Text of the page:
Diverted SIA Flight Lands In Germany Over Cabin Pressure Issue
Estimated travel times rarely ever include the possibility of disruptions. But these Singapore-bound passengers had to suddenly factor that in yesterday (24 Nov).
Departing from London, the Singapore Airlines (SIA) flight they were on had to divert to Frankfurt Airport in Germany due to a technical issue.
Several reports state that the cause of the diversion was a problem with the cabin pressure.
— Flightradar24 (@flightradar24) November 24, 2022
After taking off at 11am, the same flight landed uneventfully at 2pm local time in Frankfurt.
The flight has undergone repairs, and passengers will board a relief flight, scheduled to arrive back in Singapore tomorrow (26 Nov).
Stranded passengers shown into hotels due to delay
According to The Straits Times (ST), passengers on flight SQ317 were diverted to Frankfurt Airport on Thursday (24 Nov) as a precautionary measure.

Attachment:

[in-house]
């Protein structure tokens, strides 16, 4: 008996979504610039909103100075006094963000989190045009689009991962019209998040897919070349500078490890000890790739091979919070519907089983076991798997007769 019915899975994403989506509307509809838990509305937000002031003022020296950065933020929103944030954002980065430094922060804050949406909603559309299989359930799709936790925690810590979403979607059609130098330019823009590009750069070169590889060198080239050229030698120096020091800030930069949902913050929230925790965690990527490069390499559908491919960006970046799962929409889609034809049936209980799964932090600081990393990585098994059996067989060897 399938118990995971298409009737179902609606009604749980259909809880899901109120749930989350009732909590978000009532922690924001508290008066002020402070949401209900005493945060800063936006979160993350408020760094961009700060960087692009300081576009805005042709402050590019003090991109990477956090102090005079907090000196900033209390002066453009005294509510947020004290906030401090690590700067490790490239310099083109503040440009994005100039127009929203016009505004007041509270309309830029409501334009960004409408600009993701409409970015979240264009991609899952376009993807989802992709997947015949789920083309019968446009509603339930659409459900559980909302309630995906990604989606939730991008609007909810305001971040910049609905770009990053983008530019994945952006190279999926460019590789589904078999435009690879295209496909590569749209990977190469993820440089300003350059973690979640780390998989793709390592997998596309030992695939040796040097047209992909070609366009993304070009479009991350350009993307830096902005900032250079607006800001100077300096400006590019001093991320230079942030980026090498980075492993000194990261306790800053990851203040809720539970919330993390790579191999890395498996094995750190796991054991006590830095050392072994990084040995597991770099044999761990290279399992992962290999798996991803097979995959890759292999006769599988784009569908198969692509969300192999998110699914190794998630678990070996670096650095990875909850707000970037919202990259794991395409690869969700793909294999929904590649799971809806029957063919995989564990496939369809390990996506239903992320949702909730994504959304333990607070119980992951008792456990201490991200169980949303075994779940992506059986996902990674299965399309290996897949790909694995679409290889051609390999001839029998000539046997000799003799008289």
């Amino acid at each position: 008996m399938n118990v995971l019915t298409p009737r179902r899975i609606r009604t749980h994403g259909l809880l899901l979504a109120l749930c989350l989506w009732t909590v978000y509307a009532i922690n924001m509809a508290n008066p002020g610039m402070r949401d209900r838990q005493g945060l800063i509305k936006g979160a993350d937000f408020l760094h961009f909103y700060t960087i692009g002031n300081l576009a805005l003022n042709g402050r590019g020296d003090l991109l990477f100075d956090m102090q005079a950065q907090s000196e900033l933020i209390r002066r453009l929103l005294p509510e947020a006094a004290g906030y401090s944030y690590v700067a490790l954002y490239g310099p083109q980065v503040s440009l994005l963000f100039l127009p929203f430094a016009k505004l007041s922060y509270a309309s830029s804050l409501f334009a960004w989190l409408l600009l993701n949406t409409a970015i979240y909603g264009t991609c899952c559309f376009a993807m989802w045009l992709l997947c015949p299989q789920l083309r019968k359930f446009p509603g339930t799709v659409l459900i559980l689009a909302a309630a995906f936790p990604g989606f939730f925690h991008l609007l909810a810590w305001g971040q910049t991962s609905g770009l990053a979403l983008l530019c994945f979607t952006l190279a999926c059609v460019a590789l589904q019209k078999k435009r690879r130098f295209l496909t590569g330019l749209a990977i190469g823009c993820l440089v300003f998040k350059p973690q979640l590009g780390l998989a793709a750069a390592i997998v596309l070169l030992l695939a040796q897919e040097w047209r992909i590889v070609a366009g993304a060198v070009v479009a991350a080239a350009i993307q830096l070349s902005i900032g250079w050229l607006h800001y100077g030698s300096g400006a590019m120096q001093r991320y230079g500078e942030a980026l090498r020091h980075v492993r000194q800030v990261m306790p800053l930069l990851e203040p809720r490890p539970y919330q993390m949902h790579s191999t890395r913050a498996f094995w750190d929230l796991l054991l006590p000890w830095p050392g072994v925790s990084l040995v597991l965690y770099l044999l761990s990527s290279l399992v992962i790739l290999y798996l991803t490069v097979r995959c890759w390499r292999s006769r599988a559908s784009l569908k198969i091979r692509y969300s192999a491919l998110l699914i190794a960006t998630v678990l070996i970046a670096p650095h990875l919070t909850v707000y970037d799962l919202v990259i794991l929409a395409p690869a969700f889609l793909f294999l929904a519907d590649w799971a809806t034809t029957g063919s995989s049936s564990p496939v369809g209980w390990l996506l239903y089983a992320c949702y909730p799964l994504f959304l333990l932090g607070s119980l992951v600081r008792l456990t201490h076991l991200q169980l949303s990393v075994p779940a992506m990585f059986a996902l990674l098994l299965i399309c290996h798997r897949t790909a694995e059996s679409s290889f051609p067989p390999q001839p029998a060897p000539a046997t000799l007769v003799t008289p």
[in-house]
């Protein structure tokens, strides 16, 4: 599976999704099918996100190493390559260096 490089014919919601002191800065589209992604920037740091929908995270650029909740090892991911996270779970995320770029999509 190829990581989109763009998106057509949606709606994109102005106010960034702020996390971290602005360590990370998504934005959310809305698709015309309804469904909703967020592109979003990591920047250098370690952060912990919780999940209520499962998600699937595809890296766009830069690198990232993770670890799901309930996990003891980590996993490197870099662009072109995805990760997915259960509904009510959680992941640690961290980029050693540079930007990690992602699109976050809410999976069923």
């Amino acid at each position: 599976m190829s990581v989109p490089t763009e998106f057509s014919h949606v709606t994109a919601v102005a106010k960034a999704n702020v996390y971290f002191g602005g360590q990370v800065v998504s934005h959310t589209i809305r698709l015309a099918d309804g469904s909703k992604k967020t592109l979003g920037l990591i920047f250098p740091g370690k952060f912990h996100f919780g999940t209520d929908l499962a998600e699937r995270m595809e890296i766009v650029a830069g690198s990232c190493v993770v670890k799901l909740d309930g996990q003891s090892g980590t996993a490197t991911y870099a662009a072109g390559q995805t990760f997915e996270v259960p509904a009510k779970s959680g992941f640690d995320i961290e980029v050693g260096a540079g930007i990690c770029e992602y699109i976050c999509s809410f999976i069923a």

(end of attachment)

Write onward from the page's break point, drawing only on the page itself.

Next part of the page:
Reports state that the aircraft experienced a cabin pressurisation issue. Prioritising the safety of their crew and passengers, SIA made the call to divert the flight.
A passenger on board the same plane recorded what appears to be the plane dumping fuel before arriving at Frankfurt.
Dumping fuel pic.twitter.com/lkhhxBP7KT
— Bea (@booooookks) November 24, 2022
After arriving in Frankfurt, the aircraft reportedly underwent repair work.
Prior to that, passengers were asked to disembark from the plane. They also received assistance with hotel accommodations and meals in the meantime.
Relief SIA flight will return passengers home safely on Saturday
An SIA spokesperson told ST that a relief flight, SQ9326, will leave Singapore for Frankfurt today (25 Nov).
The journey will roughly take 13 hours. After picking up passengers, the plane will depart again at 3.55pm local Frankfurt time.
It is expected to arrive in Singapore at 11.05am tomorrow (26 Nov).
The spokesperson has since apologised on behalf of SIA for any inconvenience caused. They also reiterated that safety is always their top priority.
In total, 379 passengers and 27 crew were on board the initial flight.
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